15. 15. • A drop of blood is usually obtained by pricking the heel of a newborn infant in a hospital nursery on the sixth or seventh day of life (end of the first week). The blood is collected on a piece of filter paper and sent to a central laboratory.
  16. 16. • CT scan:. It may be used to look at child's bones, muscles, brain, body organs, and blood vessels. child may be given dye by mouth or in an IV before the pictures are taken. The dye may help child's caregiver see the pictures better. People who are allergic to iodine or shellfish (lobster, crab, or shrimp) may be allergic to some dyes. Tell the caregiver if child is allergic to shellfish, or has other allergies or medical conditions.
  17. 17. • Genetic tests: Genetic testing may be needed to check child's genes. This test helps caregivers learn how child's genes may affect him. This may also help child's caregivers decide on a treatment plan.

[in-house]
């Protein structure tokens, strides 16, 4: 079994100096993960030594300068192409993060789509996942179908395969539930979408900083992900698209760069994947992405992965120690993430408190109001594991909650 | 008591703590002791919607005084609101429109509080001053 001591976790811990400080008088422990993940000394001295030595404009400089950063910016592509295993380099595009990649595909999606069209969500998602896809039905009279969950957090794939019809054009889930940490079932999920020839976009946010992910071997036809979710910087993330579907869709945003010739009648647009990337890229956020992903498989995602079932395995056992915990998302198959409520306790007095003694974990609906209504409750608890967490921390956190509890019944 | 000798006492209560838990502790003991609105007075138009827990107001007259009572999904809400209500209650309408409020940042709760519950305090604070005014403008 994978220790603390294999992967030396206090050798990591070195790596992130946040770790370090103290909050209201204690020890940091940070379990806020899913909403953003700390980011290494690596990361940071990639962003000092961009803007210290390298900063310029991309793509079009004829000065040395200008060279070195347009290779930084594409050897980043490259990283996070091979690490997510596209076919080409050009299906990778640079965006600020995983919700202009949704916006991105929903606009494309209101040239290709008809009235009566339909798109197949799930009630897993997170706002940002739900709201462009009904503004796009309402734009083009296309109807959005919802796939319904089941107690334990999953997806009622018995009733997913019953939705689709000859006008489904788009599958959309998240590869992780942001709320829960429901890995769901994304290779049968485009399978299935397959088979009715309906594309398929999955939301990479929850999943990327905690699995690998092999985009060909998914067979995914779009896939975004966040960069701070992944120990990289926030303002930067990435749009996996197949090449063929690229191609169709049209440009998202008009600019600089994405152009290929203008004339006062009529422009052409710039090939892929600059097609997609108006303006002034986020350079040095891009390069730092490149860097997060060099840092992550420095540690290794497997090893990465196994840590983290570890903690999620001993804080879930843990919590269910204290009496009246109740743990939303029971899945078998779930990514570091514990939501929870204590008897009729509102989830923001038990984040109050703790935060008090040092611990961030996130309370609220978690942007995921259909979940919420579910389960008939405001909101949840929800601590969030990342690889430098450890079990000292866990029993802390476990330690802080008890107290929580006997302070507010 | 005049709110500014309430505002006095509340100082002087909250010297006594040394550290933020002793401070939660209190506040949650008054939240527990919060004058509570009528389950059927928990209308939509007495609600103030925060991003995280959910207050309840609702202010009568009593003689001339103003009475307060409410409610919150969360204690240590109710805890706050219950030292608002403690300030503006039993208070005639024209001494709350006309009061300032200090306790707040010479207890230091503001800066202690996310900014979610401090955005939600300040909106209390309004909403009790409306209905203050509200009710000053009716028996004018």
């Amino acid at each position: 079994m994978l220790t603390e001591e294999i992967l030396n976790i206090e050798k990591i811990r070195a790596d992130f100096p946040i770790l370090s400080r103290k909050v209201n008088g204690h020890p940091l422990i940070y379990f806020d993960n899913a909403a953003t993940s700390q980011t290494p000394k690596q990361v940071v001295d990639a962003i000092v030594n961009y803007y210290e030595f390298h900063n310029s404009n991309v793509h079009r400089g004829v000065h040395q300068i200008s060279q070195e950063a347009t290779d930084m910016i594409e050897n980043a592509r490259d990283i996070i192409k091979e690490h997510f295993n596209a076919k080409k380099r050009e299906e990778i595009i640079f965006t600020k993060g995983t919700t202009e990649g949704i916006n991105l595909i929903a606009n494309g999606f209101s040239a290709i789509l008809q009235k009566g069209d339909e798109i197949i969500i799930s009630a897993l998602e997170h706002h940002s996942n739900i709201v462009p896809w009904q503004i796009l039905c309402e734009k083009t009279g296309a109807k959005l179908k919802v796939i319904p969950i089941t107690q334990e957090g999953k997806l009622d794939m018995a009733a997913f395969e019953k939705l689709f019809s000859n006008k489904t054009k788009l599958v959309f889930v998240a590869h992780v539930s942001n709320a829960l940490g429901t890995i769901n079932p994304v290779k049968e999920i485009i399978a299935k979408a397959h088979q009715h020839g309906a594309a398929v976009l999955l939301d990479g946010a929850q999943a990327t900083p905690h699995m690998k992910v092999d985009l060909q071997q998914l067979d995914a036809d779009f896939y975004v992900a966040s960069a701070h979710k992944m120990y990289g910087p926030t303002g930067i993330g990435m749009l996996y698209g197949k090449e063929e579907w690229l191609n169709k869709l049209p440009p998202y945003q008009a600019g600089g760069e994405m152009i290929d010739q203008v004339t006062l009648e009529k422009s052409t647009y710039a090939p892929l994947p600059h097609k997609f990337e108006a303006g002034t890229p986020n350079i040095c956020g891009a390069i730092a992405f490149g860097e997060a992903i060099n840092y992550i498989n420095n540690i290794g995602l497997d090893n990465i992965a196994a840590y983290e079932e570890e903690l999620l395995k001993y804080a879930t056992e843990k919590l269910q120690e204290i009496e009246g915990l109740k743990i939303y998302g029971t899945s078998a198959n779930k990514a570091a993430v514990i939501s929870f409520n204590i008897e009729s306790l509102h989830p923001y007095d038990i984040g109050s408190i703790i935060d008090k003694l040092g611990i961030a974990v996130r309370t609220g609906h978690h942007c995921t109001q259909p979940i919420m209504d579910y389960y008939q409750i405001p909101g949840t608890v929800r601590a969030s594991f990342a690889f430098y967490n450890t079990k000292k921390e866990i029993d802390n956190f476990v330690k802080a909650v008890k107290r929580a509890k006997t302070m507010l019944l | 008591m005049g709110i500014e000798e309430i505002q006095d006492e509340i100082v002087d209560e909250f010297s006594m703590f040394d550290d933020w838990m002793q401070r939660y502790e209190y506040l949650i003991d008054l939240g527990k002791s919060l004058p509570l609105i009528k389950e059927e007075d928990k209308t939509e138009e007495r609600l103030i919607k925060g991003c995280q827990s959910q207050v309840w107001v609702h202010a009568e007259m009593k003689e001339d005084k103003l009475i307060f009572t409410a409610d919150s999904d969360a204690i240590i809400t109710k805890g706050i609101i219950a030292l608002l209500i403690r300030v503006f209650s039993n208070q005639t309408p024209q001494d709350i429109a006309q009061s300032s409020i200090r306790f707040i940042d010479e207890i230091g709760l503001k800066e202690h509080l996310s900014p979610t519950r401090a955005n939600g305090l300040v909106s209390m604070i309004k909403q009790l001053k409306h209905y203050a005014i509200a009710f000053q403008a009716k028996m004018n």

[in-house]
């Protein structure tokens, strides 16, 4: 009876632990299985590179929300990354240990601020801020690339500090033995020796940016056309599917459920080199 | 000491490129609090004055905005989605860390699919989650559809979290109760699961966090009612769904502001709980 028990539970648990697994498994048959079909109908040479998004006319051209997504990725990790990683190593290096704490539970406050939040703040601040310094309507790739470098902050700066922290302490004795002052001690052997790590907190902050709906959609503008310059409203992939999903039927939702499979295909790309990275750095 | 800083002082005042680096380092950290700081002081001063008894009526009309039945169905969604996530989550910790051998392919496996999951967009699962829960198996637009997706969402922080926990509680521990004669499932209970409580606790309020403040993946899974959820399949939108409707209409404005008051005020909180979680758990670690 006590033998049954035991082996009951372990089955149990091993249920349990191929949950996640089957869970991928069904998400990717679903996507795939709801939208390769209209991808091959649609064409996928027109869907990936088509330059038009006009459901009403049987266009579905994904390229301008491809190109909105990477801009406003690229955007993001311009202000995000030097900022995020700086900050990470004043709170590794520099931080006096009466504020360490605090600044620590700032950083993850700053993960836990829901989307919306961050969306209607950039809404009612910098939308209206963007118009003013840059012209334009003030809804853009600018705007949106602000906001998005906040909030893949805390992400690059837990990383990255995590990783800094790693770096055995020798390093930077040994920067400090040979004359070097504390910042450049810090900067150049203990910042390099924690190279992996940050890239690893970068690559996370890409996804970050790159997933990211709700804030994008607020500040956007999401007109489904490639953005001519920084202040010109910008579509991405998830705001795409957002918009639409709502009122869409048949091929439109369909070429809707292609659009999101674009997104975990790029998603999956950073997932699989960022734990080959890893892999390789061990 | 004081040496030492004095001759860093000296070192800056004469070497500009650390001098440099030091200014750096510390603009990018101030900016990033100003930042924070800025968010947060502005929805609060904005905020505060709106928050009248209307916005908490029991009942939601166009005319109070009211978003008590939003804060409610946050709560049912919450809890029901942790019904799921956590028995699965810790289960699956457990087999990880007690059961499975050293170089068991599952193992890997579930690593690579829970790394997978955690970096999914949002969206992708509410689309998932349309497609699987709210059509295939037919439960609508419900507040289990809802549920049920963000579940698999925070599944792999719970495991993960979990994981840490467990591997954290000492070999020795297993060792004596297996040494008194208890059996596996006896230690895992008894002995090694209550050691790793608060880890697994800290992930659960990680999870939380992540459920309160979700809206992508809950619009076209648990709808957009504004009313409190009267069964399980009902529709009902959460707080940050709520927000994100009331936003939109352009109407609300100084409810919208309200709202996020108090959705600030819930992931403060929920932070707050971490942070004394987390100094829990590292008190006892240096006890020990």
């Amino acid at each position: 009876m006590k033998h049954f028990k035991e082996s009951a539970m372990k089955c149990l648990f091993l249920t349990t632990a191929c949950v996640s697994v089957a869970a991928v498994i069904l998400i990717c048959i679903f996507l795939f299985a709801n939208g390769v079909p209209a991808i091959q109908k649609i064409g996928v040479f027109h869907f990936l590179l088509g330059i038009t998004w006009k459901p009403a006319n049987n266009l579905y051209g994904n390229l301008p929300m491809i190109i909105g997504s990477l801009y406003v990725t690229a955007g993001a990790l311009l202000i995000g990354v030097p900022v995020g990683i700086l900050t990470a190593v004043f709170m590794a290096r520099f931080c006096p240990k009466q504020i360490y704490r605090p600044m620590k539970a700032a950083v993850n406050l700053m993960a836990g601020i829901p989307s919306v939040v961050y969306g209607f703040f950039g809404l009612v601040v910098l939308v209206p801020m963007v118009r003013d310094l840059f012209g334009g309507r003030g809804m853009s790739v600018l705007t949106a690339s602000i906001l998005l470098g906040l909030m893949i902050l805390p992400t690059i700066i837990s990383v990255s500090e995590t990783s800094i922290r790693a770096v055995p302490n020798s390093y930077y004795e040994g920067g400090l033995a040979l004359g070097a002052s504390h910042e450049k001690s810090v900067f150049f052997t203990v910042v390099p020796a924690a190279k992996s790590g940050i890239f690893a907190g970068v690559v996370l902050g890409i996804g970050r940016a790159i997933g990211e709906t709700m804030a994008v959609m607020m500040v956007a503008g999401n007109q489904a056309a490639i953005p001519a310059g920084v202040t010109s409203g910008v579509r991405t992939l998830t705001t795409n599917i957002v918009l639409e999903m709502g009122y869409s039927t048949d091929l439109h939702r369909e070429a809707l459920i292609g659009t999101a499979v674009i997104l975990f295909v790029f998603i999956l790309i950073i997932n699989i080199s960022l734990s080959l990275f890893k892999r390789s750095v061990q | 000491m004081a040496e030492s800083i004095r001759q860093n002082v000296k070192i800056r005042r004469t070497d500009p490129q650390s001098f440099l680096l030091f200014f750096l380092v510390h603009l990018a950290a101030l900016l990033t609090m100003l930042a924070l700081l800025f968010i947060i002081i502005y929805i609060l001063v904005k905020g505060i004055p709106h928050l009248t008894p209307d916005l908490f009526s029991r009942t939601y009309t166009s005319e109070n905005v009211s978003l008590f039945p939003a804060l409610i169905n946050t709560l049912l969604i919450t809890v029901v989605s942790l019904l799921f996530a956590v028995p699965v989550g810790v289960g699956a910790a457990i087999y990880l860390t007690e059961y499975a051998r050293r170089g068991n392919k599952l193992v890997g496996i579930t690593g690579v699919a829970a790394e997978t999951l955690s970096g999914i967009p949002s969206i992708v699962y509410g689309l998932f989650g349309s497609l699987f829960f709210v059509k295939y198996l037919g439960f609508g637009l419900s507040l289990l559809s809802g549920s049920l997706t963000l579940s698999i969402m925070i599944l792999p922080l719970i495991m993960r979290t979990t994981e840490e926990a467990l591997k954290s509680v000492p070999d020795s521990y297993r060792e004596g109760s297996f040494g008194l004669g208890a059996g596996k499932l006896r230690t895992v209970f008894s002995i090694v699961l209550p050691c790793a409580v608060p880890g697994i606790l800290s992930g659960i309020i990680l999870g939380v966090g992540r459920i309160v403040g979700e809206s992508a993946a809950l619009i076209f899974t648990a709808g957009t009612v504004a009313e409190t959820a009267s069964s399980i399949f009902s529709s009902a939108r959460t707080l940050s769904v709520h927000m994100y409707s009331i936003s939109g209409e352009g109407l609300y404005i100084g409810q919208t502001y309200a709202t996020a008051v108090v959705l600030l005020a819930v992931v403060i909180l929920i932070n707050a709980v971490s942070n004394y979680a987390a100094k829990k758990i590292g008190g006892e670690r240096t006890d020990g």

18. 18. • Magnetic resonance imaging scan: • Urine tests:
  19. 19. How is phenylketonuria treated? • Diet: A special diet is needed to keep the amount of phenylalanine in the body low. This diet is different from one child to another. It is started as early as the first few days of life or a few weeks after birth. This special diet may need to be followed for life.
  20. 20. • Medicines: child may be given medicines to treat his symptoms. Medicines may be given to treat his rash, vomiting, to control his seizures, or to relax his muscles. Special formulas or products: These are also called protein substitutes that have little or no phenylalanine. These formulas have the right amino acids, calories, vitamins, and minerals your child needs.
  21. 21. Galactosemia
  22. 22. • Galactosemia is a condition in which the body is unable to use (metabolize) the simple sugar galactose